James Bond: Spectre (2015)
Directed by: Sam Mendes
Starring: Daniel Craig, Ralph Fiennes, Christoph Waltz, Léa Seydoux
James Bond has been a long lasting icon of British cinema, bringing an unprecedented amount of glitz and glamour to audiences worldwide. Spectre, the twenty-fourth entry in the series, is no exception to this rule. In fact, the latest bond film is arguably the most ambitious and lavish production of the franchise.
Spectre is the direct sequel to 2012’s phenomenal Skyfall, following on with the tone of vengeance and betrayal that made Skyfall so brilliant. Spectre is a much darker and personal film than its predecessors, having more in common with the Timothy Dalton era rather than the camp going-ons of Roger Moore. Talking of the bond canon, Spectre is probably the closest to the original source material than any other Craig-era film, the globe-trotting grand story feels like something directly taken from one of Ian Fleming’s novels. Bond himself, feels slightly alien, weary of all the conflicts and haunted by those he could not save, the death of Vesper Lynd still haunting him.
The film starts with a bang by way of a fantastic cold opening in Mexico City, set amongst a Day of the Dead backdrop, the sweeping camera tracks bond along the streets as he passes men and women dressed as skeletons: the living meets the dead. We learn that Bond has taken an unauthorised excursion into Mexico and is there to kill a shadowy figure, whom we know little about. This opening has been met with critical acclaim with many comparing the extending takes to Touch of Evil. When Bond returns to MI6, he finds that the 00 programme is in jeopardy and due to be shut down on the orders of C (Andrew Scott), the new head of Government surveillance agency. C finds old-fashioned espionage to be a product of a bygone era and plans for MI6 to share its intelligence with a new international body, much to the dismay of M (Ralph Fiennes), who is disturbed by the idea that sensitive information could end up in the wrong hands.
Spectre is peppered with references to the previous Craig films, the nefarious Mr White (Jesper Christensen) makes an appearance, warning Bond that the world is not as it seems and there is much going on that he is not aware of, this is where SPECTRE enters the fray. SPECTRE is a network of super-criminals, an organisation of sex traffickers, corrupt officials and most of the world’s evils, and in charge of them, is the all-power Franz Oberhauser (Christoph Waltz), the all-seeing eye of the group. Waltz’s Oberhauser makes for terrific viewing, an intelligent villain that ranks along the likes of Anton Chigurh and Dr. Hannibal Lecter, a great evil who is seemingly impossible to stop. Amongst the ranks of SPECTRE is the titan that is Mr Hinx as played by former wrestler Dave Bautista, Hinx is the brutal enforcer and is the physical equal 007. All of the sequences with Hinx are a joy to watch, it is shame that he does not appear in more scenes.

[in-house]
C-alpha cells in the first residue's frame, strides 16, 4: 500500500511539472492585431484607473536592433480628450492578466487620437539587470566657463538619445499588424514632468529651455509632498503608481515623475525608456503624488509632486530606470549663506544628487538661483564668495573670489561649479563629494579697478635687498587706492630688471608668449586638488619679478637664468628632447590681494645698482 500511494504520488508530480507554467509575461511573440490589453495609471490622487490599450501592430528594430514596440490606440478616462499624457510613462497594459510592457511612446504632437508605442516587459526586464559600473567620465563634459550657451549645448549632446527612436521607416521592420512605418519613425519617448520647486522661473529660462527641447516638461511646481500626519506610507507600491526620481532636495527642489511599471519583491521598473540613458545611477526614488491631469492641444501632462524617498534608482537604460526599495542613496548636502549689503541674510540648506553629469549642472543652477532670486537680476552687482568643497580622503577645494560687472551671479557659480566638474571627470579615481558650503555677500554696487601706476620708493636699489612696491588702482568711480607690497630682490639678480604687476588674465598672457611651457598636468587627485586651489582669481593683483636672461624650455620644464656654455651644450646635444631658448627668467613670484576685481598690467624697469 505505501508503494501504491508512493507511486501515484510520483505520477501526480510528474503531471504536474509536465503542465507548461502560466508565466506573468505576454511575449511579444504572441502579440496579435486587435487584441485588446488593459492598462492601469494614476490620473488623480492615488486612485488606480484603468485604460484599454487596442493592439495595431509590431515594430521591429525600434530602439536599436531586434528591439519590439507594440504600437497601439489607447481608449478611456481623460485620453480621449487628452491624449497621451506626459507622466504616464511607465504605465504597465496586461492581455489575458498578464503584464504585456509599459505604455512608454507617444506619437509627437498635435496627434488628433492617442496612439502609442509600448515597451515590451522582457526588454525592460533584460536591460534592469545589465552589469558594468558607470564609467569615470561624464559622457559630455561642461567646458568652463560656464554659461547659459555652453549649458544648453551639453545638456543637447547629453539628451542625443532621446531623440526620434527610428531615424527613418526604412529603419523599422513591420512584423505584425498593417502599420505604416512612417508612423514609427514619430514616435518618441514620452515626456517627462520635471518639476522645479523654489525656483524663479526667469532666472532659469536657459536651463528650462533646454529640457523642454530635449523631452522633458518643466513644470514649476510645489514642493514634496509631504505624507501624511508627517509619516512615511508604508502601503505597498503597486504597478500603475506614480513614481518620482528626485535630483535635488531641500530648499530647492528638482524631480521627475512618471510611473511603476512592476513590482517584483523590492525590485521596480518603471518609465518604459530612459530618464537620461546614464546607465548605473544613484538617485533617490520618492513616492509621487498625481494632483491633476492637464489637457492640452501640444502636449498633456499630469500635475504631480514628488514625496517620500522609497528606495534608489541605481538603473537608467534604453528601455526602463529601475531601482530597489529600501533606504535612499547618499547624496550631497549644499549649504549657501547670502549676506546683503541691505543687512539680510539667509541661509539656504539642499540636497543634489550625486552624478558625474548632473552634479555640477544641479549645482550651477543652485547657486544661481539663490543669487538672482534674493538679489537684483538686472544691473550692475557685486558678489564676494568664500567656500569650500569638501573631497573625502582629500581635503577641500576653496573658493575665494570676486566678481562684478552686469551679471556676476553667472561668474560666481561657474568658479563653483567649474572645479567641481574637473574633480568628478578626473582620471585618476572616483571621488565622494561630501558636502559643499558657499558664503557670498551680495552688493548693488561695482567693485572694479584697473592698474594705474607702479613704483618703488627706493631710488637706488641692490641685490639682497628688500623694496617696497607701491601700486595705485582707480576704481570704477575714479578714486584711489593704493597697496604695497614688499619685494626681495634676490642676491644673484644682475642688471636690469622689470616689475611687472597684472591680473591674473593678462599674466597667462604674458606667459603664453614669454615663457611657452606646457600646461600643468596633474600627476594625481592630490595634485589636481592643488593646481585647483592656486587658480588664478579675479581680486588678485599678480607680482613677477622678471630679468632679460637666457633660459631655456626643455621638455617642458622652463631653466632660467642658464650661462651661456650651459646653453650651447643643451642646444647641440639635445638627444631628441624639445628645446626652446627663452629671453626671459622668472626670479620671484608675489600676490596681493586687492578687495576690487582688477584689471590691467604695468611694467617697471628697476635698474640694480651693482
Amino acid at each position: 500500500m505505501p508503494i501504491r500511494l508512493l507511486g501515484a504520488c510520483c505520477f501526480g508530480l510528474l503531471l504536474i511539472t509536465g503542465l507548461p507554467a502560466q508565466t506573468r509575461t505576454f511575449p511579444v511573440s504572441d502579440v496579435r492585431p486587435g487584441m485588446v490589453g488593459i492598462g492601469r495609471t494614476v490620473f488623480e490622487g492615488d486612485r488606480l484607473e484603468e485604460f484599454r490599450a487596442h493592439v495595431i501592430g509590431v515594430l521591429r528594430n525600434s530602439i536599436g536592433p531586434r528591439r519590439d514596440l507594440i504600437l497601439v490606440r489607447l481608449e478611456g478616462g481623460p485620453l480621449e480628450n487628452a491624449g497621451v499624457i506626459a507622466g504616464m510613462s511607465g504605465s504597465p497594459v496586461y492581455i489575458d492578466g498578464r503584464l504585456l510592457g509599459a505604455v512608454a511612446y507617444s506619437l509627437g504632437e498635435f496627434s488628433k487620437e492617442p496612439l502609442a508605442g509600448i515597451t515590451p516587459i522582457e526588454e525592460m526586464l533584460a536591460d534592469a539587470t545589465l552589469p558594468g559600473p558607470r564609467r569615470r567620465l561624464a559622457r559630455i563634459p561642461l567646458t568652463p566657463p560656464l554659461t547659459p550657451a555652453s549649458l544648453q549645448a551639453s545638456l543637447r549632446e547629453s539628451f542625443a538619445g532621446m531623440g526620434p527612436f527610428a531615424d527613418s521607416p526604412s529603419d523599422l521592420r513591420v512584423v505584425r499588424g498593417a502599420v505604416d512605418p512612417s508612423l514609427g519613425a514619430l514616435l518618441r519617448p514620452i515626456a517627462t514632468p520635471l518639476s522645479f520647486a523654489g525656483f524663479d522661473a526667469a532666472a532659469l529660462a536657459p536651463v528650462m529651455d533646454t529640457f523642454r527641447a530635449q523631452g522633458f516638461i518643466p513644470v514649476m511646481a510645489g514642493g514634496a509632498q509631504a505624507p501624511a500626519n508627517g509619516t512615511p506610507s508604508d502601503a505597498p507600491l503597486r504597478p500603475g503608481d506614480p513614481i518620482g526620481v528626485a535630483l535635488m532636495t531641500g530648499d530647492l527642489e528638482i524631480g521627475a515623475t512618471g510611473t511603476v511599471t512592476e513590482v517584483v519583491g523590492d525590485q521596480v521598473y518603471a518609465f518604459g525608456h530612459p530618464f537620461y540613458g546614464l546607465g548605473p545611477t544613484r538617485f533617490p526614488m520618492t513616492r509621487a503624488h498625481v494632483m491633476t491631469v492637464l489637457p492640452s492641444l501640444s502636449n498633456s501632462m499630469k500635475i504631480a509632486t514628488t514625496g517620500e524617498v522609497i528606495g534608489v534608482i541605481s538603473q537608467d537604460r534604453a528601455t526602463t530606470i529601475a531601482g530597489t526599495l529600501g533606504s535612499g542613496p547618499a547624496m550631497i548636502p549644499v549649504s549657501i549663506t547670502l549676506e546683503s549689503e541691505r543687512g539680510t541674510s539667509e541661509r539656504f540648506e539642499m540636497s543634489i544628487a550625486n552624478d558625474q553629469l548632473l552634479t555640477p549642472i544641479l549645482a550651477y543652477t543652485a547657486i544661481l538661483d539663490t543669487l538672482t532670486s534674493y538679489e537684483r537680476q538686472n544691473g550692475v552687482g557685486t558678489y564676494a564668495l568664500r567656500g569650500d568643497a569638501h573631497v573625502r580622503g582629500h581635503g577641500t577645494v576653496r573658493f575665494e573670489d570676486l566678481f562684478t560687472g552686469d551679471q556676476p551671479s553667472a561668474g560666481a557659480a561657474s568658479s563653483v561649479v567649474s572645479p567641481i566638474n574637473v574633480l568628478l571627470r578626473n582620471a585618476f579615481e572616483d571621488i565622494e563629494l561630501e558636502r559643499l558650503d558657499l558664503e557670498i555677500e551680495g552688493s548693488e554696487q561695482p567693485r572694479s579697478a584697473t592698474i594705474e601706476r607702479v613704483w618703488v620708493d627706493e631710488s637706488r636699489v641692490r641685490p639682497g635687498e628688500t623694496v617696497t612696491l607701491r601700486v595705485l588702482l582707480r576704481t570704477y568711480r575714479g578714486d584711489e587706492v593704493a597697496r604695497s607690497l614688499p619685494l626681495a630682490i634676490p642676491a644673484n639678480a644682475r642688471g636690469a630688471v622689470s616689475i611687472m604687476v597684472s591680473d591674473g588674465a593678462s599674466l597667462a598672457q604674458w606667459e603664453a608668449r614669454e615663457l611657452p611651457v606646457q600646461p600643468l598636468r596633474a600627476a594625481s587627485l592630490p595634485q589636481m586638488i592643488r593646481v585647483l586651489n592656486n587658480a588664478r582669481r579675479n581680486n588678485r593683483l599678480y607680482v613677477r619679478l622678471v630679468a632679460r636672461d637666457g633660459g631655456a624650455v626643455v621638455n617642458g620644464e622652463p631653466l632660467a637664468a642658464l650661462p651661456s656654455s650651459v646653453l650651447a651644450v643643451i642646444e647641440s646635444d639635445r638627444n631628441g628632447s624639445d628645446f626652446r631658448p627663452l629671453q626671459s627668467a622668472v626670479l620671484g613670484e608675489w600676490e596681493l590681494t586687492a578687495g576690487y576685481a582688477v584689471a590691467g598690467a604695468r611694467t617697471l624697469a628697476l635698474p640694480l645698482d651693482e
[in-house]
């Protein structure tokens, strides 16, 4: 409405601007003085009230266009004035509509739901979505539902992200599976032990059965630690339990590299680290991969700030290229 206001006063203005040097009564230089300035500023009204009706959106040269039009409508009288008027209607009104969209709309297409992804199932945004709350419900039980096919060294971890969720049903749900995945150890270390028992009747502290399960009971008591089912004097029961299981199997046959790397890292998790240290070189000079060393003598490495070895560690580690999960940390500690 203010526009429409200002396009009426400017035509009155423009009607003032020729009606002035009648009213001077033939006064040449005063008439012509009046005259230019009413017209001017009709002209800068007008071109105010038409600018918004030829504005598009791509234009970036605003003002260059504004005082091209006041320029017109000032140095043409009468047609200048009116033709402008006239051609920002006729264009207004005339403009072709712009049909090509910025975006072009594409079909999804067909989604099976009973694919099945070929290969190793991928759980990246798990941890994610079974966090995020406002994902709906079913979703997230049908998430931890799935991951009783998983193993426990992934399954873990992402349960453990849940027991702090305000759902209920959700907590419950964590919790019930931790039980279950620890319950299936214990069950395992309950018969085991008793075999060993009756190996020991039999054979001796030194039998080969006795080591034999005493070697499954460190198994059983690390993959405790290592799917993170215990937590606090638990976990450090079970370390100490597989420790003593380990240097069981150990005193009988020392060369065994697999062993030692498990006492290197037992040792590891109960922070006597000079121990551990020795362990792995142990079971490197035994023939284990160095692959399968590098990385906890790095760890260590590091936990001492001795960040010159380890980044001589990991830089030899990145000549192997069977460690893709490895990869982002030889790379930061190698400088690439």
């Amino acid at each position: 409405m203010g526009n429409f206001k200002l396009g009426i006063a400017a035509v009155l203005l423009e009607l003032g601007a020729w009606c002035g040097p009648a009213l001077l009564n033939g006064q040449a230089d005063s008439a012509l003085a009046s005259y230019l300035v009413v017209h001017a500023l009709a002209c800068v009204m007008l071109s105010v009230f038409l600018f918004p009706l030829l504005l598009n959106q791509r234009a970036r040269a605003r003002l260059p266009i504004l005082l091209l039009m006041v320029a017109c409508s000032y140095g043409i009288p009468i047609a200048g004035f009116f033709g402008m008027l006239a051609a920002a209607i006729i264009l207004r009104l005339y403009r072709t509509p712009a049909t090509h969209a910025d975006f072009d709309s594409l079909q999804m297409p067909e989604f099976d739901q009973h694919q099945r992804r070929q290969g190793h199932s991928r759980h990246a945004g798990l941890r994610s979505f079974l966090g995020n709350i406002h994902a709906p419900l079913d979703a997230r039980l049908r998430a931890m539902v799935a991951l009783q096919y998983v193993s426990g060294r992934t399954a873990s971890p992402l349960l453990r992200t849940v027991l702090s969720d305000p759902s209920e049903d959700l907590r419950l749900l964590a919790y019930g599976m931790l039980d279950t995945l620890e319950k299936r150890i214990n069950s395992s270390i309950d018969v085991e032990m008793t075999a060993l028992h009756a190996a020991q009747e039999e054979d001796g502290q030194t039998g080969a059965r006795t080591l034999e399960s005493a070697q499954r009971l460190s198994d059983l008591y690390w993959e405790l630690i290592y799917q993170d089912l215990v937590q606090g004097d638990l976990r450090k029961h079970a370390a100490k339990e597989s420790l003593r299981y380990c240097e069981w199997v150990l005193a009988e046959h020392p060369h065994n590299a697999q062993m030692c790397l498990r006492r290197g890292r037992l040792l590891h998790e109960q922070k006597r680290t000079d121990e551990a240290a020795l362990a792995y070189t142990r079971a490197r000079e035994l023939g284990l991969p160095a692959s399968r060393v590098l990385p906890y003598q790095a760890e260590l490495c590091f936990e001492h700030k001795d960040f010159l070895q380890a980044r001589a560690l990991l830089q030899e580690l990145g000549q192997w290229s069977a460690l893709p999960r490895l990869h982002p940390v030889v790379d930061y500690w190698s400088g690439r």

The production design and cinematography are top-notch, Spectre has an almost gothic feel to it, as reflected in the opening scene, and the style definitely feels reminiscent of the early Eon Bond films. Spectre is best enjoyed in a packed cinema where the gags and action really resonate with people, this is the sort of film that people will applaud in the aisles for, a realm triumph of modern cinema.
Spectre is not without its flaws however. The scope of the plot proves challenging; certain scenes feel long or unwarranted, several plot points are rather indulgent and do not flow as well as they could have done. The antagonistic SPECTRE does seem a bit far-fetched too, whereas Casino Royale felt smart and post-modern by doing away the camp trappings of the franchise, the return of SPECTRE seems a bit unrealistic for a modern-day Bond flick. Similarly, the new ‘Bond Girl’, Dr Madeline Swann (Léa Seydoux) seems a bit underused, a waste of a talented performer.
Despite these minor flaws, Spectre is another winner for Bond fans. If Sam Mendes or Daniel Craig do not return for another film, then they have departed on a high not – if you can handle a slightly extended runtime then you’ll be in for a treat, spectacle on this scale really does deserve to be seen at the cinema!